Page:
Derek Boogaard

The 6-7 winger was one of the NHL's most feared fighters in the past decade. He died May 13 from a drug and alcohol overdose. Tests on his brain showed he had chronic traumatic encephalopathy, a condition linked to repeated blows to the head. He was 28.


Harmon Killebrew

Killebrew earned a spot in the Hall of Fame with his power, which came despite being just 5-11. He hit 573 home runs, which is still the second highest total (behind Alex Rodriguez) for a right-handed batter in the American League. He died May 17 from esophageal cancer. He was 74.


Randy (Macho Man) Savage

Born Randy Poffo, Savage spent time in the minors for the Cardinals, Reds and White Sox before becoming a legendary pro wrestler and Slim Jim endorser. He died May 20 from a heart attack while driving. He was 58.


Paul Splittorff

Splitoroff spent his entire MLB career with the Royals, winning 166 games, and then served the team as a broadcaster. He died from oral cancer and melanoma on May 25. He was 64.


Margo Dydek

The 7-2 native of Poland is the WNBA's all-time leading shot blocker. She died May 27 after suffering a heart attack a week earlier while in the early stages of pregnancy. She was 37.


Andy Robustelli

Drafted by the Rams, Robustelli became a Hall of Fame defensive end for the Giants' glory teams of the late 50's and early 60's. He died May 31 after complications from surgery. He was 85.


Lorenzo Charles

Charles' last-second dunk to beat Houston in the 1983 NCAA title game capped N.C. State's amazing underdog run. He died June 27 when the tour bus he was driving crashed. He was 47.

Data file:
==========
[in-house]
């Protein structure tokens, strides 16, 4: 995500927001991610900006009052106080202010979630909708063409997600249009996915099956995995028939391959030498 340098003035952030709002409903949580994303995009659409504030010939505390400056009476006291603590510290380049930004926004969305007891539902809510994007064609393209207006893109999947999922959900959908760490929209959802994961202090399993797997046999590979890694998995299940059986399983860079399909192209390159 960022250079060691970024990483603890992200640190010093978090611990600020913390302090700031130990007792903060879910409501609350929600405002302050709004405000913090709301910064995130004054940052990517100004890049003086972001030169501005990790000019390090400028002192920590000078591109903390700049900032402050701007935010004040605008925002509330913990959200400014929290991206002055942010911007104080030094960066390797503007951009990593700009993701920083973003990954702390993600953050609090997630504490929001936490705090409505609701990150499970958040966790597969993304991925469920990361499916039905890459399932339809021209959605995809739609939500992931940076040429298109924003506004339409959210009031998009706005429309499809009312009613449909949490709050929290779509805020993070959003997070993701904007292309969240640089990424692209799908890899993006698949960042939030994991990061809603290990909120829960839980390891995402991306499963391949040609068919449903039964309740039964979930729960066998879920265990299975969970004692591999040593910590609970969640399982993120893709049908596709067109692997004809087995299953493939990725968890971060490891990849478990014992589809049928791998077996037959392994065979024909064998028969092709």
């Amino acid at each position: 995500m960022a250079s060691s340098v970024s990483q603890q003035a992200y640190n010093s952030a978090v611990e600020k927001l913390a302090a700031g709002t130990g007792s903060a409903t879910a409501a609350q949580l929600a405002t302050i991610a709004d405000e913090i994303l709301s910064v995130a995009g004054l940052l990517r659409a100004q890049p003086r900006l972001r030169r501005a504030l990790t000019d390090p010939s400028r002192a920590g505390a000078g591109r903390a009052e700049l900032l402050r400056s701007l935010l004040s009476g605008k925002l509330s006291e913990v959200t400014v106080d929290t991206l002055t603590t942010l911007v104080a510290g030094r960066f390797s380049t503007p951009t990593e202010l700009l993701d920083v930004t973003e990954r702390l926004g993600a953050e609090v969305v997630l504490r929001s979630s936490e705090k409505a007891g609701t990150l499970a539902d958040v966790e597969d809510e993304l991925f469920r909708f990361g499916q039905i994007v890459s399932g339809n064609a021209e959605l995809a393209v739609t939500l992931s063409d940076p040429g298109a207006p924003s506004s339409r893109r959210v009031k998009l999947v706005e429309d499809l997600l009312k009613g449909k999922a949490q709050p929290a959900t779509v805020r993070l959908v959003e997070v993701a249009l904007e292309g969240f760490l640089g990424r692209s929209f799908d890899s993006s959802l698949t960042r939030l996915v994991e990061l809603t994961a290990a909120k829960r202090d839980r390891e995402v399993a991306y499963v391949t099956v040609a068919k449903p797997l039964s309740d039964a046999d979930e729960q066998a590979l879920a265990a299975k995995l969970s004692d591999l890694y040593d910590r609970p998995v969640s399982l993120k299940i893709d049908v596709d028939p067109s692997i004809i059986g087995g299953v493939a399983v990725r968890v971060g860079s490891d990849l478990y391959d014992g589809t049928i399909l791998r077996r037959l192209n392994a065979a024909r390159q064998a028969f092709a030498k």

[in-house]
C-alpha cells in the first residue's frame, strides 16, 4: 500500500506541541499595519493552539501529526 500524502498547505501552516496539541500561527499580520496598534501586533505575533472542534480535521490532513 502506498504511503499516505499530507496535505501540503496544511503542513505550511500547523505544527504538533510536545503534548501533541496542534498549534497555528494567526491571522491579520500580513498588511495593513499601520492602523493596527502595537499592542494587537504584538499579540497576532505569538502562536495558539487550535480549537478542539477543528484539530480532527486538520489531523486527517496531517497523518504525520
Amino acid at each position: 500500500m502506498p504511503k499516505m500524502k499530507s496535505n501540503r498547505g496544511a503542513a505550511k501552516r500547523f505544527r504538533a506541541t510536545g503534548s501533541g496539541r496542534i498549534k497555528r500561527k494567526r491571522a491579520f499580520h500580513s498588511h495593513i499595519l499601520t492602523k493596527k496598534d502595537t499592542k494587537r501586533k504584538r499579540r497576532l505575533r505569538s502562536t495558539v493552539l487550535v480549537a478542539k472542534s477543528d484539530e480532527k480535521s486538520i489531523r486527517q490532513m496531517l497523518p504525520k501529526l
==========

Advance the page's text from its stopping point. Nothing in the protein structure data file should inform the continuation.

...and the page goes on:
Armen Gilliam

The Hammer was the inside force for UNLV's 1987 Final Four team and played 13 seasons in the NBA. He died July 5 after collapsing during a pick-up basketball game at a gym in suburban Pittsburgh. He was 47.


John Mackey

Mackey was a Hall of Fame tight end who redefined the position and helped the Colts win Super Bowl V. After his playing career, Mackey was the first president of the NFL Players Association and fought for more favorable benefits and free agency eligibility. He died July 6 after suffering from dementia for many years. He was 69.


Dick Williams

Williams was a Hall of Fame manager who guided six teams. He won the World Series with the A's in 1972 and 1973, and took the Padres to their first World Series in 1984. He died July 7 from an aneurysm. He was 82.


Jeret Peterson

Peterson, a freestyle skier who won the silver medal in aerials at the 2010 Vancouver Olympics, died July 25 from a self-inflicted gunshot. He was 29. -- Me And Speedy: A Personal Reflection On The Late Olympic Skier Jeret Peterson


Hideki Irabu

Irabu was a Japanese pitching sensation whose struggles after joining the Yankees in 1997 prompted a legendary rant from George Steinbrenner. He died July 27 after apparently hanging himself. He was 42.


Bubba Smith

The No. 1 overall pick in the 1967 NFL Draft -- the first time the NFL and AFL held a common draft -- Smith played defensive end for nine seasons. Also a star in commercials for Miller Lite and in the "Police Academy" movie franchise, Smith died August 3 from an overdose of diet pills and heart disease. He was 66.


Rick Rypien

Rypien spent parts of six seasons in the Canucks organization. A cousin of Super Bowl MVP quarterback Mark Rypien, he died August 15 in a suicide. He was 27.


Pete Pihos

Pihos was a Hall of Fame receiver who helped the Eagles win two NFL championships in the 40's. He died August 16 from Alzheimer's disease. He was 87.


Mike Flanagan

Flanagan won the 1979 American League Cy Young award with the Orioles and later served the team as a general manager and broadcaster. He died August 24 from a self-inflicted shot to the head. He was 59.


Wade Belak

Belak played forward and defense for five NHL teams but his calling card was the physical game. He died August 31 from an apparent suicide. He was 35.